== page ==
#207: Johan van Parys: Thoughts on Forgiveness
Dr. Johan van Parys is Director of Liturgy at Basilica of St. Mary in Minneapolis, and the lead article in the Sunday June 27 church bulletin was this powerful commentary.
Thoughts on Forgiveness
Paris is one of those magical cities. No matter what time of year one visits, the city has a way of capturing a person’s imagination. I don’t quite remember how many times I have been to Paris. Growing up in neighboring Belgium it made for an easy trip. Surprisingly, there was one monument never visited until my last trip there: the Mémorial des Martyrs de la Déportation, the memorial to those deported from France during World War II.
My grandfather and the other men working in my grandmother’s shoe factory were deported to Nazi camps because she refused to make shoes for the Nazi army. The family home was occupied and my grandmother and great-grandmother were made to work for Nazi officers. When my grandmother died, I inherited her papers including the moving letters my grandfather sent from the camp as well as letters from one of the officers who had occupied my grandmother’s house. The latter include descriptions of the devastation of his village; about the death of his two sons; and about the horrors of the war. Most striking was his plea for forgiveness.
Until I read these letters I had been unable to visit any death camps or memorials for those who died in the Second World War. After getting a glimpse of the power of forgiveness that was revealed to me through these letters, I was moved to learning and visiting. Thus I went to the Mémorial des Martyrs de la Déportation. It was an amazing experience.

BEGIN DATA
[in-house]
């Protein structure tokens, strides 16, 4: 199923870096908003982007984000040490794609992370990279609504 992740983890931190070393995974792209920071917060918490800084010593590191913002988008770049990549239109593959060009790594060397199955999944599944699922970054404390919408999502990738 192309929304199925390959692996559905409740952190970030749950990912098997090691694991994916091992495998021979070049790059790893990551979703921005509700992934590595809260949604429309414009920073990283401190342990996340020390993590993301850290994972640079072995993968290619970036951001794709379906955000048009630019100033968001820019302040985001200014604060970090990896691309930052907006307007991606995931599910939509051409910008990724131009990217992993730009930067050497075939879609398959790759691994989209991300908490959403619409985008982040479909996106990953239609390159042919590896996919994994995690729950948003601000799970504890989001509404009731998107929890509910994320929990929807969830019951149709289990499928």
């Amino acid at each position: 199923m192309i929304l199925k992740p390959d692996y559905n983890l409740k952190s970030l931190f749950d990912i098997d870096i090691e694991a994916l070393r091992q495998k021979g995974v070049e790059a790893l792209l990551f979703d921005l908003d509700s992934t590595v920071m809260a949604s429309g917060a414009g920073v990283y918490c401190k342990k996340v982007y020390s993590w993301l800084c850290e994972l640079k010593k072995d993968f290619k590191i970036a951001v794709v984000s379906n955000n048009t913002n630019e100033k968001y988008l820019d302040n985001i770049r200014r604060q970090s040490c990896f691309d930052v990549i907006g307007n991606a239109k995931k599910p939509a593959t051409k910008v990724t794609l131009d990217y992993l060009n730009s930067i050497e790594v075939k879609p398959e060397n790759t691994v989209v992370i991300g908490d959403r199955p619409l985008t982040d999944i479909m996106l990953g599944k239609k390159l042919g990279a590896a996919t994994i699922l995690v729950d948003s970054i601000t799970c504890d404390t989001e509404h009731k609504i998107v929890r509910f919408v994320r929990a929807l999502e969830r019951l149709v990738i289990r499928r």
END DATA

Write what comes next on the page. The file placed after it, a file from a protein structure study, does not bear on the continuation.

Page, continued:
At the edge of one of the islands in the river Seine a narrow and steep stairway leads down to the memorial courtyard. A low-level fenced-in window is the only place that allows a glimpse of the outside. A severe sculpture representing imprisonment and torture hangs in front of this window. On the opposite side, a narrow door guarded by two oppressive columns barely allows entrance into the memorial itself.
The main installation, on the far end of the foyer, is a long narrow corridor lined with 200,000 quartz crystals, one for each man, woman, child deported from France by during the Second World War. A rod-iron gate prevents entrance. An eternal flame burns at the very end of the corridor.
This extraordinary building captures those who enter it from the very first moment, guiding them down the narrow steps, through the courtyard, into the foyer, to the wall of remembrance and the eternal flame. This journey takes each person through the reality of the suffering of these particular people and all human suffering, to the light of hope for humanity which too often seems untenable and almost absurd.
My walk back to the hotel took me past Notre Dame Cathedral. I could not but enter and light a candle for all those who are suffering at the hand of other people. I stayed for Vespers and prayed “Thy Kingdom Come” with more fervor than ever before.